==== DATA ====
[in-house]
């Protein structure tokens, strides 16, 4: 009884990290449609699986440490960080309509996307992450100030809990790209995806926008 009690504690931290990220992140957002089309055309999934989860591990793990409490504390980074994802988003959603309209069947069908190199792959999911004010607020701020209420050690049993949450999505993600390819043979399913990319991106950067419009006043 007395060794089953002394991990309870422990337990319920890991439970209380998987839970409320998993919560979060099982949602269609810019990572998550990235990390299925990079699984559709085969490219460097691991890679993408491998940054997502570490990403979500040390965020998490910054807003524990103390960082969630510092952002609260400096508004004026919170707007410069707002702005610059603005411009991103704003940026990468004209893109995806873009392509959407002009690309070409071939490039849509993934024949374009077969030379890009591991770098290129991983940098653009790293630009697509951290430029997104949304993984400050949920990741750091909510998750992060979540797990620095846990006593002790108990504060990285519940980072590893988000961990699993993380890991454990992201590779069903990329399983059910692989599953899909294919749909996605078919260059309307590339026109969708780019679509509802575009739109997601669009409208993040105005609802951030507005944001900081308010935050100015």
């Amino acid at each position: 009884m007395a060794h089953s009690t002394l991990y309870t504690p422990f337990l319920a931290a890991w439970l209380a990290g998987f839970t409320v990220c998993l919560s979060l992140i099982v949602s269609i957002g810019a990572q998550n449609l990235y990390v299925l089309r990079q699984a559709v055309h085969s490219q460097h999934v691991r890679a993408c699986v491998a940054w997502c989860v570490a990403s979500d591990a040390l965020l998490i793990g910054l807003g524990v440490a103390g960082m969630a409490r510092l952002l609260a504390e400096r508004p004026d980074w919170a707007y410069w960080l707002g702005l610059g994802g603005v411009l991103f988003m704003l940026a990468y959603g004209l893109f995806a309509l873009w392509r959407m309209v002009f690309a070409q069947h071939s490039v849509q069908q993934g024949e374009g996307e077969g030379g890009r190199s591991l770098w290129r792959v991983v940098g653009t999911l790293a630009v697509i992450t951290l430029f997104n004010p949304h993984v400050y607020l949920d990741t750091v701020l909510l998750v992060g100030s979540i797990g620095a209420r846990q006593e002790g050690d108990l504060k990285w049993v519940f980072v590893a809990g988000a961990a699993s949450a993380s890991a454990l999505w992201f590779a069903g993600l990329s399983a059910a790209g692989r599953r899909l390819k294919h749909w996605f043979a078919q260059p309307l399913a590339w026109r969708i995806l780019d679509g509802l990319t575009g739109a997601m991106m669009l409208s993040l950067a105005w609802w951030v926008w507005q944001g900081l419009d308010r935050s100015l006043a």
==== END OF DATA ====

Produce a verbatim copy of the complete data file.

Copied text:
[in-house]
């Protein structure tokens, strides 16, 4: 009884990290449609699986440490960080309509996307992450100030809990790209995806926008 009690504690931290990220992140957002089309055309999934989860591990793990409490504390980074994802988003959603309209069947069908190199792959999911004010607020701020209420050690049993949450999505993600390819043979399913990319991106950067419009006043 007395060794089953002394991990309870422990337990319920890991439970209380998987839970409320998993919560979060099982949602269609810019990572998550990235990390299925990079699984559709085969490219460097691991890679993408491998940054997502570490990403979500040390965020998490910054807003524990103390960082969630510092952002609260400096508004004026919170707007410069707002702005610059603005411009991103704003940026990468004209893109995806873009392509959407002009690309070409071939490039849509993934024949374009077969030379890009591991770098290129991983940098653009790293630009697509951290430029997104949304993984400050949920990741750091909510998750992060979540797990620095846990006593002790108990504060990285519940980072590893988000961990699993993380890991454990992201590779069903990329399983059910692989599953899909294919749909996605078919260059309307590339026109969708780019679509509802575009739109997601669009409208993040105005609802951030507005944001900081308010935050100015």
């Amino acid at each position: 009884m007395a060794h089953s009690t002394l991990y309870t504690p422990f337990l319920a931290a890991w439970l209380a990290g998987f839970t409320v990220c998993l919560s979060l992140i099982v949602s269609i957002g810019a990572q998550n449609l990235y990390v299925l089309r990079q699984a559709v055309h085969s490219q460097h999934v691991r890679a993408c699986v491998a940054w997502c989860v570490a990403s979500d591990a040390l965020l998490i793990g910054l807003g524990v440490a103390g960082m969630a409490r510092l952002l609260a504390e400096r508004p004026d980074w919170a707007y410069w960080l707002g702005l610059g994802g603005v411009l991103f988003m704003l940026a990468y959603g004209l893109f995806a309509l873009w392509r959407m309209v002009f690309a070409q069947h071939s490039v849509q069908q993934g024949e374009g996307e077969g030379g890009r190199s591991l770098w290129r792959v991983v940098g653009t999911l790293a630009v697509i992450t951290l430029f997104n004010p949304h993984v400050y607020l949920d990741t750091v701020l909510l998750v992060g100030s979540i797990g620095a209420r846990q006593e002790g050690d108990l504060k990285w049993v519940f980072v590893a809990g988000a961990a699993s949450a993380s890991a454990l999505w992201f590779a069903g993600l990329s399983a059910a790209g692989r599953r899909l390819k294919h749909w996605f043979a078919q260059p309307l399913a590339w026109r969708i995806l780019d679509g509802l990319t575009g739109a997601m991106m669009l409208s993040l950067a105005w609802w951030v926008w507005q944001g900081l419009d308010r935050s100015l006043a």